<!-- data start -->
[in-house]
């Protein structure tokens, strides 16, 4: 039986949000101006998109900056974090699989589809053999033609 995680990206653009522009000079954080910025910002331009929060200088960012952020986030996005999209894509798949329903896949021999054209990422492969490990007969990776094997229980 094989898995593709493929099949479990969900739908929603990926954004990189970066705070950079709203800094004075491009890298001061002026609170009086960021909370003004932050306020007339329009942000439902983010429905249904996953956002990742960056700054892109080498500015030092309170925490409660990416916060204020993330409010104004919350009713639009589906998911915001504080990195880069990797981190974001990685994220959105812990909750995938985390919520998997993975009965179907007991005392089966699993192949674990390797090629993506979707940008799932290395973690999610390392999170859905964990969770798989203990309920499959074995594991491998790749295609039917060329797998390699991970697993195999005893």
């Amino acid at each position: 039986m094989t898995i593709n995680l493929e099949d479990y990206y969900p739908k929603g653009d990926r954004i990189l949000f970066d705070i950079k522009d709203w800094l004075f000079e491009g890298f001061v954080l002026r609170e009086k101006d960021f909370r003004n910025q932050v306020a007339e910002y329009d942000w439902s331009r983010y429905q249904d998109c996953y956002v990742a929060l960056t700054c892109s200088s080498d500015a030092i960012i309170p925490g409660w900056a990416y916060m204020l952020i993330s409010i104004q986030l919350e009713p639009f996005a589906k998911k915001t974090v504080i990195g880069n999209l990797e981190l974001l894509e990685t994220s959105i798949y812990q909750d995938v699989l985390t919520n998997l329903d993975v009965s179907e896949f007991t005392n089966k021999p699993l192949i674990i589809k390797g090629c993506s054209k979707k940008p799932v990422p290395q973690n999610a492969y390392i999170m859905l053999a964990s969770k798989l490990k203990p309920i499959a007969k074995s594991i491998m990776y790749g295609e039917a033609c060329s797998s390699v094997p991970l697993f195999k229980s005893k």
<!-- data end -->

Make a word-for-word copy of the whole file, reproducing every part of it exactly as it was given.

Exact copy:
[in-house]
């Protein structure tokens, strides 16, 4: 039986949000101006998109900056974090699989589809053999033609 995680990206653009522009000079954080910025910002331009929060200088960012952020986030996005999209894509798949329903896949021999054209990422492969490990007969990776094997229980 094989898995593709493929099949479990969900739908929603990926954004990189970066705070950079709203800094004075491009890298001061002026609170009086960021909370003004932050306020007339329009942000439902983010429905249904996953956002990742960056700054892109080498500015030092309170925490409660990416916060204020993330409010104004919350009713639009589906998911915001504080990195880069990797981190974001990685994220959105812990909750995938985390919520998997993975009965179907007991005392089966699993192949674990390797090629993506979707940008799932290395973690999610390392999170859905964990969770798989203990309920499959074995594991491998790749295609039917060329797998390699991970697993195999005893």
């Amino acid at each position: 039986m094989t898995i593709n995680l493929e099949d479990y990206y969900p739908k929603g653009d990926r954004i990189l949000f970066d705070i950079k522009d709203w800094l004075f000079e491009g890298f001061v954080l002026r609170e009086k101006d960021f909370r003004n910025q932050v306020a007339e910002y329009d942000w439902s331009r983010y429905q249904d998109c996953y956002v990742a929060l960056t700054c892109s200088s080498d500015a030092i960012i309170p925490g409660w900056a990416y916060m204020l952020i993330s409010i104004q986030l919350e009713p639009f996005a589906k998911k915001t974090v504080i990195g880069n999209l990797e981190l974001l894509e990685t994220s959105i798949y812990q909750d995938v699989l985390t919520n998997l329903d993975v009965s179907e896949f007991t005392n089966k021999p699993l192949i674990i589809k390797g090629c993506s054209k979707k940008p799932v990422p290395q973690n999610a492969y390392i999170m859905l053999a964990s969770k798989l490990k203990p309920i499959a007969k074995s594991i491998m990776y790749g295609e039917a033609c060329s797998s390699v094997p991970l697993f195999k229980s005893k």